The social cost of runaway bank pay

August 18, 2009

If only the economy were bouncing back as fast as banking compensation.

Even as the first anniversary of the collapse of Lehman Brothers draws near, bankers and traders are now grabbing a larger share of their institutions’ net revenue than they did during the boom years. The leading U.S. banks are on track so far this year to pay their employees $156 billion — more than in sunny 2006.

Politicians have focused mostly on whether the bonus structure can be changed to discourage bankers from making reckless bets with their shareholders money. But a bolder solution to excessive banking pay is necessary. It starts with a simple question: Are bankers paid too much? The answer is a resounding yes.

Everybody enjoys a bout of cathartic outrage over the pay of reality TV personalities and sports stars. At root, however, we must accept that these salaries are determined by the free market. The same is not true of investment banking.

Even those banks not currently financially dependent on the largesse of the federal government clearly benefit from an implicit guarantee. Governments of every political hue have clearly demonstrated that they are unwilling to let large institutions fail. This enables financial institutions to take risks that a toothpaste manufacturer could not. Bankers took full advantage of this subsidy before the crisis and are starting to do so again.

A report by London-based Smithers & Co., while issued before the crisis, shows how that dynamic continues to work. Smithers found that the median nominal return on equity in banks towered above those in other sectors.

“With higher leverage than other industries they could achieve 20 percent returns compared to an average of 8 percent elsewhere,” Andrew Smithers said in a telephone interview. The downside of the banks’ high returns is high risk, much of which is born by taxpayers. This has become more dangerous since offsetting regulations limiting risks were dismantled.

The opaque nature of the business also makes it easier for financial professionals to capture a “wholly disproportionate share from the returns in the productive economy”, says Paul Woolley, an academic at the London School of Economics who set up the Center for the Study of Capital Market Dysfunctionality.

Before the crisis, financial services peaked at around 40 percent of total corporate profits. “Financial services are by far the largest item in most people’s budgets,” Woolley says.

Since the fees are hidden or opaque, however, this causes little resistance. For example, various layers of management fees reduce by at least half the gross returns that investors
would otherwise reap from equities. (Research by Kenneth French at the University of Chicago suggested that investors spend about $100 billion a year trying to beat the market.) Consumer financial products are seldom more transparent.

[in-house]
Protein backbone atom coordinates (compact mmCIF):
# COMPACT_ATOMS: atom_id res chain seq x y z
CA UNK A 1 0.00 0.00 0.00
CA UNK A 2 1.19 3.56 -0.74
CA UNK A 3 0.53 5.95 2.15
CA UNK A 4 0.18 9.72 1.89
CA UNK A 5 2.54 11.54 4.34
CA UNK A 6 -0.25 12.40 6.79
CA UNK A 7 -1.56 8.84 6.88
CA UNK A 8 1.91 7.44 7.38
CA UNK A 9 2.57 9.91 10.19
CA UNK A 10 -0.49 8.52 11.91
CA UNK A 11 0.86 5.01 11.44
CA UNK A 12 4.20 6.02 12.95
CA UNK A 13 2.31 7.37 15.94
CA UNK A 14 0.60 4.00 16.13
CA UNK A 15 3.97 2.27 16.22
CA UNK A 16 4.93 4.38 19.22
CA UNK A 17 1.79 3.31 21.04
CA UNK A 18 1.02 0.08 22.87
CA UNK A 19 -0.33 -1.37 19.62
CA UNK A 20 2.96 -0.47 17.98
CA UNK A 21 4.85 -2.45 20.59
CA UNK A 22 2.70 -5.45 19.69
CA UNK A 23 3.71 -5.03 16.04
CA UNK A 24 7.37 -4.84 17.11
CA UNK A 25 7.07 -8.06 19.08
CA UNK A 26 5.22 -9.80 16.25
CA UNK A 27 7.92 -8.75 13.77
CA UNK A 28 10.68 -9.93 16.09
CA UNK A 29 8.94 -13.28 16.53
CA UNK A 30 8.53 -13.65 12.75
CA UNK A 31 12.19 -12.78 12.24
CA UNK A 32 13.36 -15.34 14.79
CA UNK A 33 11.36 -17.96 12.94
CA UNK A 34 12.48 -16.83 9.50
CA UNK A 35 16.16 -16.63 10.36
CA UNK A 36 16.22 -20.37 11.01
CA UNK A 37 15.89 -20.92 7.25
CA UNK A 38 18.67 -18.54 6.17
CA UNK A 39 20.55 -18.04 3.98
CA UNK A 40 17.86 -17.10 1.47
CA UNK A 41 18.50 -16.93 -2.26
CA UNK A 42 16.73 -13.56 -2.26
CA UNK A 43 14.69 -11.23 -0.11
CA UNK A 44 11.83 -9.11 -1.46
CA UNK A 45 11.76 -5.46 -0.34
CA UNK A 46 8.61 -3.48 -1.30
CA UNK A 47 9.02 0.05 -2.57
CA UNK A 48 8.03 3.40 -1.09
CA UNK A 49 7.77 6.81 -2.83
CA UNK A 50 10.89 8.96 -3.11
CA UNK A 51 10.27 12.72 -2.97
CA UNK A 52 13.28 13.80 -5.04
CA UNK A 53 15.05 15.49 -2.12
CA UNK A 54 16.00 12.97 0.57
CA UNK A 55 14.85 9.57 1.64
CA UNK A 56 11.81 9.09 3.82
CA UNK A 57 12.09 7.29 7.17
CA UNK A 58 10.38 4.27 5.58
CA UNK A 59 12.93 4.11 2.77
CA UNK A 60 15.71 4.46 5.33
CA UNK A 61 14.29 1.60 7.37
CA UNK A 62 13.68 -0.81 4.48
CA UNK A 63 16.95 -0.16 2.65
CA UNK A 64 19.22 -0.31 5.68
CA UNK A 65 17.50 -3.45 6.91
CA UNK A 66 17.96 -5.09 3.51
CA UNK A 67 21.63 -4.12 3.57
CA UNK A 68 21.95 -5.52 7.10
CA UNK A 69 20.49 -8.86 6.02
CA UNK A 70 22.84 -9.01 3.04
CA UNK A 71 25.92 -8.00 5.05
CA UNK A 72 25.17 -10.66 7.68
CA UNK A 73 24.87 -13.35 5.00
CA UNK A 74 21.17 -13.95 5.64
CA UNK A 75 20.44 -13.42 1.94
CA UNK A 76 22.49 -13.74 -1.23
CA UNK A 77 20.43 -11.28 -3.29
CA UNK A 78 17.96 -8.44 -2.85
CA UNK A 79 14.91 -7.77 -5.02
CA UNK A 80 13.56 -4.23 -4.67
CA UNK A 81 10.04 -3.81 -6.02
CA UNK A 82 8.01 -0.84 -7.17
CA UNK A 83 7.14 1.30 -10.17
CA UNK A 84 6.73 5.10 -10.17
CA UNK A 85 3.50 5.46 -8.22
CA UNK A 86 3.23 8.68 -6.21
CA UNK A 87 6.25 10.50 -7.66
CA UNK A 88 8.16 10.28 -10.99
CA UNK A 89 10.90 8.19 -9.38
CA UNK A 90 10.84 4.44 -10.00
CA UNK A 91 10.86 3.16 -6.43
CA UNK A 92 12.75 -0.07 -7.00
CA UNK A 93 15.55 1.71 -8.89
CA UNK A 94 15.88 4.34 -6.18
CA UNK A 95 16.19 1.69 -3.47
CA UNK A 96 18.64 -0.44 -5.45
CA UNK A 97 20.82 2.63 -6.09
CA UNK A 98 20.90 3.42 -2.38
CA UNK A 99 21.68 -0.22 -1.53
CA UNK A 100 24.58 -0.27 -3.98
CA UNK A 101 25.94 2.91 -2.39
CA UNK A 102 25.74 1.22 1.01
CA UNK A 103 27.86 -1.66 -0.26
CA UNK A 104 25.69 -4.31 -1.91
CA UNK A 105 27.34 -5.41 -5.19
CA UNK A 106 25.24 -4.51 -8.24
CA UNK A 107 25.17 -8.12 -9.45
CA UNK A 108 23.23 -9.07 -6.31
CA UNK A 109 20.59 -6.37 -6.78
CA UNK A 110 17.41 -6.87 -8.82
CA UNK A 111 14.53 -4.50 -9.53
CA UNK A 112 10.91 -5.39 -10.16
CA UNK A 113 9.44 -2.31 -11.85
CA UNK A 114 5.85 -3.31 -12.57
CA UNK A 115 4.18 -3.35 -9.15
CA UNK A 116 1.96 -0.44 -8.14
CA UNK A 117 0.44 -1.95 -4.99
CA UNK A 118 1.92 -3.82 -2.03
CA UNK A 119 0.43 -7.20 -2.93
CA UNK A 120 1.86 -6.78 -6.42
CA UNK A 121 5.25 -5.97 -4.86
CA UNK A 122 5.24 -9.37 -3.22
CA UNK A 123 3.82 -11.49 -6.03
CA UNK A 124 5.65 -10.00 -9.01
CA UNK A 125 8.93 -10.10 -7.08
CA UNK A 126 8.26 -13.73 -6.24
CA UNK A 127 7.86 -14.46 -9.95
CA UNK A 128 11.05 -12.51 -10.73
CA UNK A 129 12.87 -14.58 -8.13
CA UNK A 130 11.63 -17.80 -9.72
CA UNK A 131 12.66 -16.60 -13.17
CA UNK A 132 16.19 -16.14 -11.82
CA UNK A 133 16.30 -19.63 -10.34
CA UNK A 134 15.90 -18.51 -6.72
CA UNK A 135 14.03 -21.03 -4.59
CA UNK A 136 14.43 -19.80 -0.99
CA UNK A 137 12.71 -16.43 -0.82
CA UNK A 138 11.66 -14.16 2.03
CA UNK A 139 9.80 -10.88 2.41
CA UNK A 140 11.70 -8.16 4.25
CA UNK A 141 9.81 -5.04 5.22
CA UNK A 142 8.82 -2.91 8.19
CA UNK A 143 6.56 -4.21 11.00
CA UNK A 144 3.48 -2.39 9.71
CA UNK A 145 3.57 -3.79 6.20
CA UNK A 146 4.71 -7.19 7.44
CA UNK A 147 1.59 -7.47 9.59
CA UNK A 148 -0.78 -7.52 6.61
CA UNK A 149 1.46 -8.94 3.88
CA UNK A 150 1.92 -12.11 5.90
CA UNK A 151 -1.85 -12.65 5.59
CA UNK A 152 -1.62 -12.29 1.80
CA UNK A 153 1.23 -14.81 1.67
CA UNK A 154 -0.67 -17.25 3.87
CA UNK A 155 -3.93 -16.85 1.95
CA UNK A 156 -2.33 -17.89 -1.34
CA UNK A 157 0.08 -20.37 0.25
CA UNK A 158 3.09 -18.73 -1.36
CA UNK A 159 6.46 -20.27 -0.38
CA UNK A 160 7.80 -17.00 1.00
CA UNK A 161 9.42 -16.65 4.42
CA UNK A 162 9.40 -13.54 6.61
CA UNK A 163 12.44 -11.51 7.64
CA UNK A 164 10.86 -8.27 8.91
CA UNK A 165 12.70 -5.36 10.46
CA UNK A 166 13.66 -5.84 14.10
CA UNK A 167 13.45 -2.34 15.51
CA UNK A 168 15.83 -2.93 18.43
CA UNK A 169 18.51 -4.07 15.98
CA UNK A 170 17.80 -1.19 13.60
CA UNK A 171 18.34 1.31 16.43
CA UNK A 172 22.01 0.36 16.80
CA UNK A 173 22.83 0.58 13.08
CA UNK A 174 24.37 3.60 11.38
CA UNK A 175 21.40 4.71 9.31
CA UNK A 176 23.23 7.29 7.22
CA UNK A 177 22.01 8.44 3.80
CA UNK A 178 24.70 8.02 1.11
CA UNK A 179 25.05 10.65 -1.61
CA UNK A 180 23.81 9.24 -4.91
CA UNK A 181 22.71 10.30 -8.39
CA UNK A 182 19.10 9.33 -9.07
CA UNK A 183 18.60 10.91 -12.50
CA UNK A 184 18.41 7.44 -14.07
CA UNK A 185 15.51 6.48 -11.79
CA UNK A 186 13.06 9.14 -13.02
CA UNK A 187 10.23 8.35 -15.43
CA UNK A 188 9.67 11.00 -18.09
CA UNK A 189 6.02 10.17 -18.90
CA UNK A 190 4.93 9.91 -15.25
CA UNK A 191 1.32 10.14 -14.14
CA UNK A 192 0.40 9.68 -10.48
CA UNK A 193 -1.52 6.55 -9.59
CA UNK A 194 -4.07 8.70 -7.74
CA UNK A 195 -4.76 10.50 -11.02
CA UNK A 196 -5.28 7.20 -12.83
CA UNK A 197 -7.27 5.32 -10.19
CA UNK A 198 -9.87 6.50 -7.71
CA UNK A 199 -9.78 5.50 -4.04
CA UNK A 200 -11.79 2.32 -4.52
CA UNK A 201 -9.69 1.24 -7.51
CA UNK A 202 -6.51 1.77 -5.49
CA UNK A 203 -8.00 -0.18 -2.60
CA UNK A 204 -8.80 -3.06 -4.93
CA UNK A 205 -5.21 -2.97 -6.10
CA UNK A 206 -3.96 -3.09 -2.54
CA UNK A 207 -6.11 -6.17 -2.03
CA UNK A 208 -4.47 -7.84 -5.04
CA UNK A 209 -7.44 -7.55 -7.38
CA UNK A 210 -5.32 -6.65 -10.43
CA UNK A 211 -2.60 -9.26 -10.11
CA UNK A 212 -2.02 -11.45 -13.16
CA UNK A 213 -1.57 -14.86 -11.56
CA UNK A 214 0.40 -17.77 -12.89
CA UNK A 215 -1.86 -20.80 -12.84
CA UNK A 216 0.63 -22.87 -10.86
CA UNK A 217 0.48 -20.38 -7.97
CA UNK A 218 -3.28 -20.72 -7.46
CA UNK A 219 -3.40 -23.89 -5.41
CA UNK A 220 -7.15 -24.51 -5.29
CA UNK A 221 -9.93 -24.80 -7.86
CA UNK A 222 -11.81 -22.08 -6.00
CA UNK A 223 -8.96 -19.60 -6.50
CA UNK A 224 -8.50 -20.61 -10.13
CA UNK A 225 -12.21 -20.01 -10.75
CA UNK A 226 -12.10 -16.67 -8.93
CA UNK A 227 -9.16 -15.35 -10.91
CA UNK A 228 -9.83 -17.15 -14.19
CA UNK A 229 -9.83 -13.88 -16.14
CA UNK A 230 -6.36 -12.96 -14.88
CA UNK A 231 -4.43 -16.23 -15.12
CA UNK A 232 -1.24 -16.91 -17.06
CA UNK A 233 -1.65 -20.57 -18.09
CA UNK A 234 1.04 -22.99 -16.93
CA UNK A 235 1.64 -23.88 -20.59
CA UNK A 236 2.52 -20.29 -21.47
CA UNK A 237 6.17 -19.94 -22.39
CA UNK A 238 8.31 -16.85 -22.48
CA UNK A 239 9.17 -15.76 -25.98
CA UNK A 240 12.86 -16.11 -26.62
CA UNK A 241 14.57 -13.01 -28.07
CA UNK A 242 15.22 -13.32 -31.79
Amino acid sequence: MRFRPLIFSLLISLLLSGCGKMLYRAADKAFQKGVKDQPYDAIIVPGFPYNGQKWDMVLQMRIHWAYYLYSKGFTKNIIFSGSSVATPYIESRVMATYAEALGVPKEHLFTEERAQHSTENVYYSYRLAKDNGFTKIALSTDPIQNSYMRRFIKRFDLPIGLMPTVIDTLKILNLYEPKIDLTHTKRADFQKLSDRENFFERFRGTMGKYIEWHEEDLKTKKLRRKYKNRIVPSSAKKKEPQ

Nor, Woolley argues, do the activities of the financial sector add as much value as they claim. The boast, for example, that financiers funnel savings to their most productive use is overdone. As fund managers compete to beat the market they are often forced to follow trends. This momentum trading causes an over-allocation of capital to frothy sectors — as seen during the Internet bubble.

Realizing that as a society we overpay for financial services is the first step. The second is proper regulation. A study by Thomas Philippon and Ariell Reshef for the National Bureau of Economic Research concluded that the premium paid to bankers compared with similarly qualified workers in other fields gradually disappeared after the introduction of strict banking regulation in the 1930s.

The premium — between a third and a half — only returned after these controls were relaxed in the 1990s. Forcing banks to hold enough capital to pay for their own risks is the key. A powerful Consumer Financial Protection Agency in the U.S. could also ensure that financial professionals are not being overpaid simply because their products are difficult to understand.

Woolley also makes a strong case for a Tobin tax on transactions — reducing the wealth-destroying churn of financial assets.

Excessive banking pay is a social ill. The sector has long sucked in far too much of society’s brightest graduates — putting them to tasks which often have little social value and at worst are parasitic. Politicians should not regulate bank pay directly. But lower compensation for bankers will be a sign that regulatory reform is working.

52 comments

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Agree on all points. But what politician has the initiative to enact regulations? The banking lobby has them in their pockets and there’s nothing we can do about it.

Posted by Anthony Bolin | Report as abusive

I don’t understand it. Where’s the disincentive for them to keep from screwing up the economy?

Posted by borisjimski | Report as abusive

If things are as bad as they are when the industry is sucking up “the best and the brightest”, think what it will be like when “reduced pay” causes the industry to suck up the “averagest”.

Posted by jwg | Report as abusive

I totally agree with the article that bankers are way overpaid. As a whole sector, they hold a valuable commodity (money to lend) thanks to the continued support of the government on deposit insurance even in the good times. With that commodity always in demand, they feel the masters of the world and use it to their advantage for immediate profits (and bonuses), not for the good of Main Street.